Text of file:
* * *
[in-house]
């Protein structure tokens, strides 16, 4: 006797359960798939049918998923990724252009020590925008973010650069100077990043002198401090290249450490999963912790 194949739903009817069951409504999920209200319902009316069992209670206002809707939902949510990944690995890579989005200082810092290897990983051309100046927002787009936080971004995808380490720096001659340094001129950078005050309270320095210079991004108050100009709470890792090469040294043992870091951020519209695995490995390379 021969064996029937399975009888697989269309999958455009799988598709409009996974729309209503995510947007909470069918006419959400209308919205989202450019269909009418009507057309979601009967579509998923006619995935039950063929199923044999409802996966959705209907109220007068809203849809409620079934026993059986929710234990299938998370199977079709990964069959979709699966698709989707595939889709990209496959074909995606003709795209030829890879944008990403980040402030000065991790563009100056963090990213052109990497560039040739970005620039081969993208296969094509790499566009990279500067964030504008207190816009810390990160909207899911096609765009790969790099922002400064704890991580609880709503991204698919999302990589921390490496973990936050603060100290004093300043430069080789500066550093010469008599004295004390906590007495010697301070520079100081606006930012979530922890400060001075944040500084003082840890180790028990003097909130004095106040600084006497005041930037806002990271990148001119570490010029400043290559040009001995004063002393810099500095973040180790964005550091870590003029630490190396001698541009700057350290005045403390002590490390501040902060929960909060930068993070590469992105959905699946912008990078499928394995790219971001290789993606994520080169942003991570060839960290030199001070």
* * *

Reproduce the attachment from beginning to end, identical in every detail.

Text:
[in-house]
């Protein structure tokens, strides 16, 4: 006797359960798939049918998923990724252009020590925008973010650069100077990043002198401090290249450490999963912790 194949739903009817069951409504999920209200319902009316069992209670206002809707939902949510990944690995890579989005200082810092290897990983051309100046927002787009936080971004995808380490720096001659340094001129950078005050309270320095210079991004108050100009709470890792090469040294043992870091951020519209695995490995390379 021969064996029937399975009888697989269309999958455009799988598709409009996974729309209503995510947007909470069918006419959400209308919205989202450019269909009418009507057309979601009967579509998923006619995935039950063929199923044999409802996966959705209907109220007068809203849809409620079934026993059986929710234990299938998370199977079709990964069959979709699966698709989707595939889709990209496959074909995606003709795209030829890879944008990403980040402030000065991790563009100056963090990213052109990497560039040739970005620039081969993208296969094509790499566009990279500067964030504008207190816009810390990160909207899911096609765009790969790099922002400064704890991580609880709503991204698919999302990589921390490496973990936050603060100290004093300043430069080789500066550093010469008599004295004390906590007495010697301070520079100081606006930012979530922890400060001075944040500084003082840890180790028990003097909130004095106040600084006497005041930037806002990271990148001119570490010029400043290559040009001995004063002393810099500095973040180790964005550091870590003029630490190396001698541009700057350290005045403390002590490390501040902060929960909060930068993070590469992105959905699946912008990078499928394995790219971001290789993606994520080169942003991570060839960290030199001070």